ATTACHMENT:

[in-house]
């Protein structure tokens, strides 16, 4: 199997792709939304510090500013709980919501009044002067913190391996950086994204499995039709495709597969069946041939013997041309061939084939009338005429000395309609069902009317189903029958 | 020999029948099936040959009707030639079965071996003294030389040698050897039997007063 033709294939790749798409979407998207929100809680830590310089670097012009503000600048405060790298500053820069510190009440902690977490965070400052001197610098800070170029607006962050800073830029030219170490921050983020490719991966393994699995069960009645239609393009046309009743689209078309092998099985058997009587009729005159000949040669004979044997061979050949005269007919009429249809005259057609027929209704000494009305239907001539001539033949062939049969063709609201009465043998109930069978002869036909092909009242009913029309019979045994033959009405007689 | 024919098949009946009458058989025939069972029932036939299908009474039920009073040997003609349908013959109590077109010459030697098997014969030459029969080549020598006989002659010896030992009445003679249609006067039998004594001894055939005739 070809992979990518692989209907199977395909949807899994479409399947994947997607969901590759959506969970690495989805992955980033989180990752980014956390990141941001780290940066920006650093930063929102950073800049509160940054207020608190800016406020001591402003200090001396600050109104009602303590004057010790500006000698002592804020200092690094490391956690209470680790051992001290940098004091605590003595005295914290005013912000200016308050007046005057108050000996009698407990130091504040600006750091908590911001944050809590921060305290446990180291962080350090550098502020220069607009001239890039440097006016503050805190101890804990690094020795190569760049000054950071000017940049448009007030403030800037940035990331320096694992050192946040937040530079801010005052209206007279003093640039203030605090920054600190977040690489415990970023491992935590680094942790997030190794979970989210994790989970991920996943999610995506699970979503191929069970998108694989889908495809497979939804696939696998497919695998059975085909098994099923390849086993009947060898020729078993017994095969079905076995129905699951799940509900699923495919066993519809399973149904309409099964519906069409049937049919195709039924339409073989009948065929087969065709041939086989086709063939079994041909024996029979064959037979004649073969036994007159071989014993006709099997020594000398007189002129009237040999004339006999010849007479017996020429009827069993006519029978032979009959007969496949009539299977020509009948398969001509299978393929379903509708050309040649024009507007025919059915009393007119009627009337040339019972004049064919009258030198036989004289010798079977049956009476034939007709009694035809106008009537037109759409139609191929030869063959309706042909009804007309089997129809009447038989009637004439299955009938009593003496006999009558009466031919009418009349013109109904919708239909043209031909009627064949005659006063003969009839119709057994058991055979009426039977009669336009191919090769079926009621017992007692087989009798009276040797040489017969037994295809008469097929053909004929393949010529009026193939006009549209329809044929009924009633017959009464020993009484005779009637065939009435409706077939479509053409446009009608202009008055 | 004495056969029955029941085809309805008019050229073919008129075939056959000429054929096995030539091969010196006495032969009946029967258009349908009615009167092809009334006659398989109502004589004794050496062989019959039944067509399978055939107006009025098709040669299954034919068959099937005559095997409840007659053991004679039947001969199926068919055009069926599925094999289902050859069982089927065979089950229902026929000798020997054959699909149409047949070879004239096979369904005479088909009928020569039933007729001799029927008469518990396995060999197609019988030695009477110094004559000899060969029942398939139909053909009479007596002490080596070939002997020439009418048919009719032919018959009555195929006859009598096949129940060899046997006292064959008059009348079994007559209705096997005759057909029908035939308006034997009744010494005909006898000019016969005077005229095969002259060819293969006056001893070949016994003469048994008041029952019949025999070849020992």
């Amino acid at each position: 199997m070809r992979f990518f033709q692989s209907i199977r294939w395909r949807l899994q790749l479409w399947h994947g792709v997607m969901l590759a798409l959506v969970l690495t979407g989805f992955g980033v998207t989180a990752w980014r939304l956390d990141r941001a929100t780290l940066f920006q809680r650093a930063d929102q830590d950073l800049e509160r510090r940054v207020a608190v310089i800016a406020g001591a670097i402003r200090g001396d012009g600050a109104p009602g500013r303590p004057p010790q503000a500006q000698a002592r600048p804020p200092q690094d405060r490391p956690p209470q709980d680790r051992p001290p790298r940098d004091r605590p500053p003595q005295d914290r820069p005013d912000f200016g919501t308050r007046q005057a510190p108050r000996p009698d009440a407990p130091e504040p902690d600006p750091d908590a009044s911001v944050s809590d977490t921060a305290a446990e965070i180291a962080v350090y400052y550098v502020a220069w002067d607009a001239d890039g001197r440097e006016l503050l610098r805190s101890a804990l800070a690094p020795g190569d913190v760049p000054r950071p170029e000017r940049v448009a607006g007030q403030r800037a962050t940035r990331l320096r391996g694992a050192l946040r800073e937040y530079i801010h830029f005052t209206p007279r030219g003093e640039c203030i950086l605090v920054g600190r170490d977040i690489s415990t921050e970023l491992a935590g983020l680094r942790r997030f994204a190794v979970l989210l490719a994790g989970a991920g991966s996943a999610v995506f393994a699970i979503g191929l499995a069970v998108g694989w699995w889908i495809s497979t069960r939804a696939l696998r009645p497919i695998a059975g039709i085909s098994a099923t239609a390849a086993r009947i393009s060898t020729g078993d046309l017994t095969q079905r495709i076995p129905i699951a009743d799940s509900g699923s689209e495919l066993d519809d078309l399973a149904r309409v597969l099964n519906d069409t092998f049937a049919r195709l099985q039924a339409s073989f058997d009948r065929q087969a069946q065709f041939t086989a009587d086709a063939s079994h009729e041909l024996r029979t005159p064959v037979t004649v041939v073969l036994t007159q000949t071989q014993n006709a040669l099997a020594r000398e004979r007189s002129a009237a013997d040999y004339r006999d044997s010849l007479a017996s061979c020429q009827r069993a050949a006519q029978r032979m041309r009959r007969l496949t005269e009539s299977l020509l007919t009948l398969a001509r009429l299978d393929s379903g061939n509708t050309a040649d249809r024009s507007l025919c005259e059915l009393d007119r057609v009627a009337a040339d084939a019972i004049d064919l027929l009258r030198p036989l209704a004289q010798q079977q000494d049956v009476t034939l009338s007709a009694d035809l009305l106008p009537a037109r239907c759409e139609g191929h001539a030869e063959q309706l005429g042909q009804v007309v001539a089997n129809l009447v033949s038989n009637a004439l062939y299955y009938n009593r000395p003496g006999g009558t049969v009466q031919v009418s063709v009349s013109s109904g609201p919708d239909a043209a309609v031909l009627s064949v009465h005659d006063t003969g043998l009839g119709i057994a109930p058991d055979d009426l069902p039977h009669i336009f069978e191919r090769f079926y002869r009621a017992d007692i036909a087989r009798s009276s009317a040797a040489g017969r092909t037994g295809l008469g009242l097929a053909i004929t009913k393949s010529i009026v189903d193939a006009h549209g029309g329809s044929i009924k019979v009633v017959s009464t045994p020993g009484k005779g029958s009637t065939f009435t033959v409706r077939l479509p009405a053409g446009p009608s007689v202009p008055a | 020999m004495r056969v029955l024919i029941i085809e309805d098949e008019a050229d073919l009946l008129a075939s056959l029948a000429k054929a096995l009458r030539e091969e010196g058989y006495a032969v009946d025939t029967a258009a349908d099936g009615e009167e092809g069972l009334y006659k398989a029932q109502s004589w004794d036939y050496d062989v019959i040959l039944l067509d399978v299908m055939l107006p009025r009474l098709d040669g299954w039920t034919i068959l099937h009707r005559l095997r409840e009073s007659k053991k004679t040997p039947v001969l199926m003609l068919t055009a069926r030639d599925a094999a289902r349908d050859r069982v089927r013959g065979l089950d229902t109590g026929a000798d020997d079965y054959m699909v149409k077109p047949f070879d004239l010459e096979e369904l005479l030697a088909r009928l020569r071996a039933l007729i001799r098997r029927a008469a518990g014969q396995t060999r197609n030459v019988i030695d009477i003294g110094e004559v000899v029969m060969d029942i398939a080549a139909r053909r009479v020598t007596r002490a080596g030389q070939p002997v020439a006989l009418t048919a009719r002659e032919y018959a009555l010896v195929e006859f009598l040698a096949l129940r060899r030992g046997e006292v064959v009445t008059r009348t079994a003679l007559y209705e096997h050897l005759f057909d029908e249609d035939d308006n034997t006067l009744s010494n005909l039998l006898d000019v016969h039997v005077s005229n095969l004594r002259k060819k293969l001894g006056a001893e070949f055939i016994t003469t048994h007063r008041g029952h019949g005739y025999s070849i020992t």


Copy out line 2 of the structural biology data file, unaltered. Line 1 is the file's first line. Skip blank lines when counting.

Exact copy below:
């Protein structure tokens, strides 16, 4: 199997792709939304510090500013709980919501009044002067913190391996950086994204499995039709495709597969069946041939013997041309061939084939009338005429000395309609069902009317189903029958 | 020999029948099936040959009707030639079965071996003294030389040698050897039997007063 033709294939790749798409979407998207929100809680830590310089670097012009503000600048405060790298500053820069510190009440902690977490965070400052001197610098800070170029607006962050800073830029030219170490921050983020490719991966393994699995069960009645239609393009046309009743689209078309092998099985058997009587009729005159000949040669004979044997061979050949005269007919009429249809005259057609027929209704000494009305239907001539001539033949062939049969063709609201009465043998109930069978002869036909092909009242009913029309019979045994033959009405007689 | 024919098949009946009458058989025939069972029932036939299908009474039920009073040997003609349908013959109590077109010459030697098997014969030459029969080549020598006989002659010896030992009445003679249609006067039998004594001894055939005739 070809992979990518692989209907199977395909949807899994479409399947994947997607969901590759959506969970690495989805992955980033989180990752980014956390990141941001780290940066920006650093930063929102950073800049509160940054207020608190800016406020001591402003200090001396600050109104009602303590004057010790500006000698002592804020200092690094490391956690209470680790051992001290940098004091605590003595005295914290005013912000200016308050007046005057108050000996009698407990130091504040600006750091908590911001944050809590921060305290446990180291962080350090550098502020220069607009001239890039440097006016503050805190101890804990690094020795190569760049000054950071000017940049448009007030403030800037940035990331320096694992050192946040937040530079801010005052209206007279003093640039203030605090920054600190977040690489415990970023491992935590680094942790997030190794979970989210994790989970991920996943999610995506699970979503191929069970998108694989889908495809497979939804696939696998497919695998059975085909098994099923390849086993009947060898020729078993017994095969079905076995129905699951799940509900699923495919066993519809399973149904309409099964519906069409049937049919195709039924339409073989009948065929087969065709041939086989086709063939079994041909024996029979064959037979004649073969036994007159071989014993006709099997020594000398007189002129009237040999004339006999010849007479017996020429009827069993006519029978032979009959007969496949009539299977020509009948398969001509299978393929379903509708050309040649024009507007025919059915009393007119009627009337040339019972004049064919009258030198036989004289010798079977049956009476034939007709009694035809106008009537037109759409139609191929030869063959309706042909009804007309089997129809009447038989009637004439299955009938009593003496006999009558009466031919009418009349013109109904919708239909043209031909009627064949005659006063003969009839119709057994058991055979009426039977009669336009191919090769079926009621017992007692087989009798009276040797040489017969037994295809008469097929053909004929393949010529009026193939006009549209329809044929009924009633017959009464020993009484005779009637065939009435409706077939479509053409446009009608202009008055 | 004495056969029955029941085809309805008019050229073919008129075939056959000429054929096995030539091969010196006495032969009946029967258009349908009615009167092809009334006659398989109502004589004794050496062989019959039944067509399978055939107006009025098709040669299954034919068959099937005559095997409840007659053991004679039947001969199926068919055009069926599925094999289902050859069982089927065979089950229902026929000798020997054959699909149409047949070879004239096979369904005479088909009928020569039933007729001799029927008469518990396995060999197609019988030695009477110094004559000899060969029942398939139909053909009479007596002490080596070939002997020439009418048919009719032919018959009555195929006859009598096949129940060899046997006292064959008059009348079994007559209705096997005759057909029908035939308006034997009744010494005909006898000019016969005077005229095969002259060819293969006056001893070949016994003469048994008041029952019949025999070849020992």